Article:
News & Politics

Could Gas Prices Provide Bush an October Boost?

Gas prices are up -- bad news for Bush. But once the summer high season is over and prices go down again, the administration could gain the upper hand.
The rise in gas prices has given the Democrats yet another sharp stick with which to poke George W. They should enjoy the advantage while they can, for come the fall we could very well see gas prices moving dramatically in the opposite direction, an October surprise that would be most welcome to the Republicans.

Why? Here are the details. The recent price surge was not caused by a shortage of crude oil. The world will run out of oil eventually. But as of now everyone agrees that supplies are plentiful; there is no shortage of production capacity. We can also dismiss the theory that OPEC (Organization of Petroleum Exporting Countries) is to blame. As of mid May the OPEC countries were producing 2 million barrels per day above their official quota. In any event, US gasoline prices have soared by over 40 percent this year, double the rate of crude oil increases.

So why are gasoline prices so high? Part of the price rise is normal. In the past ten years gas prices from December to August, that is, from the stay-at-home winter months to the high-driving summer months, have risen on average by 15 cents per gallon. In 2000 and again in 2002 gas prices rose by more than 30 cents per gallon in the spring and early summer.

The second part of the reason is that gasoline demand has risen faster than people expected. U.S. gasoline consumption, about 45 percent of global use, has risen by 4.5 percent in the last 12 months. Asian economies are booming. China's economy continues to grow at the astonishing rate of 8-10 percent a year. The recent impact of this fast-industrializing nation of 1.3 billion people on world commodity prices has been remarkable. Stockpiles of all minerals, from copper to coal to recycled metals are disappearing into the maw of the Chinese economy. This year China displaced Japan as the world's number-one oil importer. One fifth of the world's ocean freight now delivers to Chinese ports, triggering a doubling in the cost of moving bulk freight. Currently the U.S. is experiencing a shortage of concrete in large part due to the global impact of Chinese construction projects.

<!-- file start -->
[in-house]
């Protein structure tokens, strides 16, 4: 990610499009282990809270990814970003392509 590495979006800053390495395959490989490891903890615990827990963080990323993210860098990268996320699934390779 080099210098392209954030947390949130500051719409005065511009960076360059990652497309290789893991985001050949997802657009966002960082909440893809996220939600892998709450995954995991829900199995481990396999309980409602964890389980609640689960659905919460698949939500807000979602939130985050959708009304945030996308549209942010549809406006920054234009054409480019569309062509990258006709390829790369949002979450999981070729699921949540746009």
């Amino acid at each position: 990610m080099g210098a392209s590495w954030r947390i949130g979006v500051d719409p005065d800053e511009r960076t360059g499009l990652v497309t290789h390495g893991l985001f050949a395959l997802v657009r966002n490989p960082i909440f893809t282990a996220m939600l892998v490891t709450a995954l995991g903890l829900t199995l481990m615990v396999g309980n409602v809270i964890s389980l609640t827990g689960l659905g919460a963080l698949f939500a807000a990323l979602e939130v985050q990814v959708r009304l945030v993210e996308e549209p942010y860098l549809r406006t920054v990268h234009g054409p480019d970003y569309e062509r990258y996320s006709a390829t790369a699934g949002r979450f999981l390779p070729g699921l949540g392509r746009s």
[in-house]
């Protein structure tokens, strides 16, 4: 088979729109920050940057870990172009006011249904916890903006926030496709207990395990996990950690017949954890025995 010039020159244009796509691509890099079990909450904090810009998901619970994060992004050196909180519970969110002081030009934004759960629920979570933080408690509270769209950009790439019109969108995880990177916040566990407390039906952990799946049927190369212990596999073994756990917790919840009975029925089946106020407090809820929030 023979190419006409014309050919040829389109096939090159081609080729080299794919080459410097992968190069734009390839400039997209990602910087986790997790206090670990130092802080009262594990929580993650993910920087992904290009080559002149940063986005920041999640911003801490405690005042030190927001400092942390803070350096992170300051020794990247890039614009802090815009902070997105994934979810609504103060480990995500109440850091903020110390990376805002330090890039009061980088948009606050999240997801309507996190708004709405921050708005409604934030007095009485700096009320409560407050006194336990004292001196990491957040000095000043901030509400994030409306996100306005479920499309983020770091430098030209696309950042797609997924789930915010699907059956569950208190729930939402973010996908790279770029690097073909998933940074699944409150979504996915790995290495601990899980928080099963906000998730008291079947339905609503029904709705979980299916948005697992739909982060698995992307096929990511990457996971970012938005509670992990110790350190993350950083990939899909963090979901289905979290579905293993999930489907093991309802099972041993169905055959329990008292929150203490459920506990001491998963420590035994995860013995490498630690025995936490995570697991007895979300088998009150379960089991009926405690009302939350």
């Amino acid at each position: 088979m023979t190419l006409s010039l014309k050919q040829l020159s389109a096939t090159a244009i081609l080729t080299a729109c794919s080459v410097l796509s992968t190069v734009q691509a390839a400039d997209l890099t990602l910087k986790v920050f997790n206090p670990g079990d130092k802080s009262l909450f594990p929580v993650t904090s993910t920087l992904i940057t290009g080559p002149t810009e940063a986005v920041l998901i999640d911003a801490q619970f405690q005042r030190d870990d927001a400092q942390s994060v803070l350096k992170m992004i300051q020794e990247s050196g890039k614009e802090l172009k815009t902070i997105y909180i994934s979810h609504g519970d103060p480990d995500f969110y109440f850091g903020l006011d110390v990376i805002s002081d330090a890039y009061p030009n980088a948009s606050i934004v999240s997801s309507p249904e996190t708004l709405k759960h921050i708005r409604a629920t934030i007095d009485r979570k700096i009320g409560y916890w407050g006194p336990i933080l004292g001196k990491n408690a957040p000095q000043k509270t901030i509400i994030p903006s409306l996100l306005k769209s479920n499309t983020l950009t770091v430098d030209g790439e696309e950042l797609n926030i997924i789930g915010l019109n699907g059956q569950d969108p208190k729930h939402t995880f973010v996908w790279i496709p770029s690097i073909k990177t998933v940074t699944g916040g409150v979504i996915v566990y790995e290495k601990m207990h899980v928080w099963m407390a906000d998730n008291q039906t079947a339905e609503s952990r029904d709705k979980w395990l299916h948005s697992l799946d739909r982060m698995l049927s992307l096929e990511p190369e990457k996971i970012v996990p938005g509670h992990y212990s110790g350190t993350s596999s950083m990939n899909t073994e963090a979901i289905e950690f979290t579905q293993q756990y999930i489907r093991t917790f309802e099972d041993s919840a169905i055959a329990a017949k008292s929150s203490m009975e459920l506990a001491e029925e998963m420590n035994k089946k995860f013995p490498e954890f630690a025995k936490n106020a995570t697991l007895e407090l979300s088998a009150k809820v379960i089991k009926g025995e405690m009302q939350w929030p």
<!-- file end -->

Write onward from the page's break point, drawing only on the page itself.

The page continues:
The third reason that gasoline prices have risen more rapidly than normal is the bottleneck in world refining capacity. The International Energy Agency (IEA) estimates world-refining capacity at about 82.1 million barrels a day (bpd). That is about 2 million bpd above consumption estimates for the first quarter of this year but below estimates for global oil consumption of 82.4 bpd expected in the fourth quarter of this year.

In the United States refineries were operating at 96 percent capacity as of mid May. In California, operating capacity is nearer to 98 percent. Nationally, the U.S. has less than half the number of oil refineries it had when Jimmy Carter was in office. In 1983, California had 37 refineries; today it has 13 and Shell recently announced it would close a refinery in Bakersfield in the next few months, further straining capacity.

Today when a refinery goes down, the price of a gallon of gasoline in that service area can rise by 25-50 cents. A problem at the ChevronTexaco's El Segundo refinery outside Los Angeles in early February reduced production, precipitating a quick 30-cent-per-gallon increase.

M.J. Ervin & Associates, a Calgary-based petroleum industry analysis group, estimates that 90 percent of the fuel price hike in Canada since January was a result of a sharp climb in refiner's margins, from about 44 cents (Canadian) to about 88 cents per gallon. In the U.S. the refiner's margin has increased from about 32 cents per gallon to about 48 cents per gallon in the last few months.